First up, this quote is a twisting of Scripture. The actual verse in reference (1 Corinthians 10:13) is actually referencing temptation to sin, and says that God will not place us in a situation where a temptation to do wrong is irresistible, but will always give us a “way of escape.” Essentially, it’s a verse that puts the responsibility for our own sinful choices on ourselves, and reminds us that none of us are locked into making a sinful decision. Instead, it’s a verse that reminds us we’re capable of not doing the things we shouldn’t do.

None of this has anything to do with the heaping, painful burdens and sadness of life.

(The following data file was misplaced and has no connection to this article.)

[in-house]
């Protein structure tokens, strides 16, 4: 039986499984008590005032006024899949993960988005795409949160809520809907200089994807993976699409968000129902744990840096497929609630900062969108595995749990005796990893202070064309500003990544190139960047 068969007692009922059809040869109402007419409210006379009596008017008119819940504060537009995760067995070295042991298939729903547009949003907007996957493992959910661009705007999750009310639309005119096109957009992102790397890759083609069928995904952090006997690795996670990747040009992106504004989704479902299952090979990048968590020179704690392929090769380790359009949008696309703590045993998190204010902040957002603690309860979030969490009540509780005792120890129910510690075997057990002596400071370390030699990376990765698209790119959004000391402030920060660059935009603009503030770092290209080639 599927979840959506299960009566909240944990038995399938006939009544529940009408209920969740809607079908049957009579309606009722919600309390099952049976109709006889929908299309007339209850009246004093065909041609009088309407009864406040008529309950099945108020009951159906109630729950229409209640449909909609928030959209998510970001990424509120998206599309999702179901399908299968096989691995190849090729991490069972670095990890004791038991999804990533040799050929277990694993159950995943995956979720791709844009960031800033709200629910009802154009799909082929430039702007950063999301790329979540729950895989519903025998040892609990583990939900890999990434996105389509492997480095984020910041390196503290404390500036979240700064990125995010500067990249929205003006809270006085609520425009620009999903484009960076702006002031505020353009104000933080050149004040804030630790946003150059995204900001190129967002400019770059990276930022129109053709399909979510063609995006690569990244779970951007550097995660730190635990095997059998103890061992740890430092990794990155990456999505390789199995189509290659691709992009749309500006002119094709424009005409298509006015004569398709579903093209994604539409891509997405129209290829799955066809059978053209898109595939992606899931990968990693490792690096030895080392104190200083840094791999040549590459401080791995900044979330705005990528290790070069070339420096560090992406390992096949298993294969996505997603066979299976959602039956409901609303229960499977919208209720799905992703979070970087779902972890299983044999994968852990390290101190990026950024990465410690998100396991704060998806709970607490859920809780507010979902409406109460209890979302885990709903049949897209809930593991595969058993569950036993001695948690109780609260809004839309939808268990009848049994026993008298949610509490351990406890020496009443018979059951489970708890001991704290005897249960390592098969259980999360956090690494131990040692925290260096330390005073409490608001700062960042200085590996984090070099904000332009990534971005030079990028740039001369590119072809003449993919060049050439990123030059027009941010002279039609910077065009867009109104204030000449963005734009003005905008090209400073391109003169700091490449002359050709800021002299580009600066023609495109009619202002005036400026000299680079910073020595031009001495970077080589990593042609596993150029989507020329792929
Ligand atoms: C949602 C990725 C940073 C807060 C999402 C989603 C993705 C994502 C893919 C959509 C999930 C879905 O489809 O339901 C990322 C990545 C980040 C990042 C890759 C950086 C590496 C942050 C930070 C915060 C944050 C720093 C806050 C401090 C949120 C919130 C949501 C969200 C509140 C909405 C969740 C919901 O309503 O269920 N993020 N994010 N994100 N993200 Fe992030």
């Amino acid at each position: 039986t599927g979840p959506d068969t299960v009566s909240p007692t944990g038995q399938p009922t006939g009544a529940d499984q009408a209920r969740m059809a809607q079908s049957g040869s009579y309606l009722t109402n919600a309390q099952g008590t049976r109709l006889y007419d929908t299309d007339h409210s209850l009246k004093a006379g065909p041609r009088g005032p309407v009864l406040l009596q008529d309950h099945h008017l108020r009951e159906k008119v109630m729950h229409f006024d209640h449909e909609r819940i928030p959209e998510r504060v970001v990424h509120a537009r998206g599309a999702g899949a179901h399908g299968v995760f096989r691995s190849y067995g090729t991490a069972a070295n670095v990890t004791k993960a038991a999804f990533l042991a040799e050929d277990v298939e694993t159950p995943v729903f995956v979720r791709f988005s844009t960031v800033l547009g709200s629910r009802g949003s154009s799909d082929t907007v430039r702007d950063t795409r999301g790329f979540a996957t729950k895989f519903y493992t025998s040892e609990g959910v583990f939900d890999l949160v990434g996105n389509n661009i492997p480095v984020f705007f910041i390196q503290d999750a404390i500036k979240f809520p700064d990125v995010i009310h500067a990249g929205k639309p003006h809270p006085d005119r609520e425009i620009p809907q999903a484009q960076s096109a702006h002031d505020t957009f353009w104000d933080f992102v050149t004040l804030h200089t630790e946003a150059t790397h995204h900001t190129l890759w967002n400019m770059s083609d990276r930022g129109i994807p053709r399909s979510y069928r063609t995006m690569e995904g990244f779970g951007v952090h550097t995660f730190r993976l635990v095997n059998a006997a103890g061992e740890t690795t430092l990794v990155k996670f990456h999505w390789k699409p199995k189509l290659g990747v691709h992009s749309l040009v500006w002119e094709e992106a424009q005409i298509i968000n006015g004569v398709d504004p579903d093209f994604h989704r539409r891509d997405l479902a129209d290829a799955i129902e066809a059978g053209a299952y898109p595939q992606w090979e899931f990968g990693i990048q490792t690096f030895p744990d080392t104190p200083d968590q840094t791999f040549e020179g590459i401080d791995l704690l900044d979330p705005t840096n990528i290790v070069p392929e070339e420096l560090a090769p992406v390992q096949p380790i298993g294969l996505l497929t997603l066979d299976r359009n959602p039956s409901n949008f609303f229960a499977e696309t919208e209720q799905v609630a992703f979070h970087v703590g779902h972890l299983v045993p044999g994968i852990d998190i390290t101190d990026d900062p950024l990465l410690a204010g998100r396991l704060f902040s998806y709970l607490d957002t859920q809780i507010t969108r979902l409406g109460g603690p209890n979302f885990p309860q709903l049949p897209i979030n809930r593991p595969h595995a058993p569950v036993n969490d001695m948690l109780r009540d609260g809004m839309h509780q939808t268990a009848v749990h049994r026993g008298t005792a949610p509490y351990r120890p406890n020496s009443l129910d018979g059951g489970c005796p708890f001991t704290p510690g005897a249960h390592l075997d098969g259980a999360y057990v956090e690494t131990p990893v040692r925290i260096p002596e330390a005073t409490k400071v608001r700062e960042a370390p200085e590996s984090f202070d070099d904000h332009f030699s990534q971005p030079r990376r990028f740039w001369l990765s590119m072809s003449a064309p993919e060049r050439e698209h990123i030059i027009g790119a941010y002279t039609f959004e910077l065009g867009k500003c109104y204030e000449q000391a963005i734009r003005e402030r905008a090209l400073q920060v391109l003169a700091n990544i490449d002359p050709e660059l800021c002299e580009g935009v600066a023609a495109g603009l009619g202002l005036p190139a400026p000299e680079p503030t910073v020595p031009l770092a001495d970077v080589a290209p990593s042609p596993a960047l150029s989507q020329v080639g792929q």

Not even close.

Second, when you use this phrase in hard moments, it makes it sound as if all the horrible things in our life came from God. Can you pause for a moment and imagine how that might feel to us?

When you use the words “God” and “gives” in the sentence that way, what we hear is:

God gave the cancer.

God caused the car accident.

God took the child.

God sparked the fire or blew in the hurricane.

God gave you this horrible pain.

Please consider that what you’re telling us– and in the midst of our despair no less– is that the very things that make us question if we’ll wake up breathing tomorrow, are all things that God somehow did to us. Instead of being the one safe place we can turn for comfort and solace, you turn God into the ultimate source of all of our pain and sorrow.

When you say that God did this, even subtly or unintentionally, you take away the one thing so many of us desperately need– the comfort of God, and to be comforted knowing that this wasn’t God’s doing.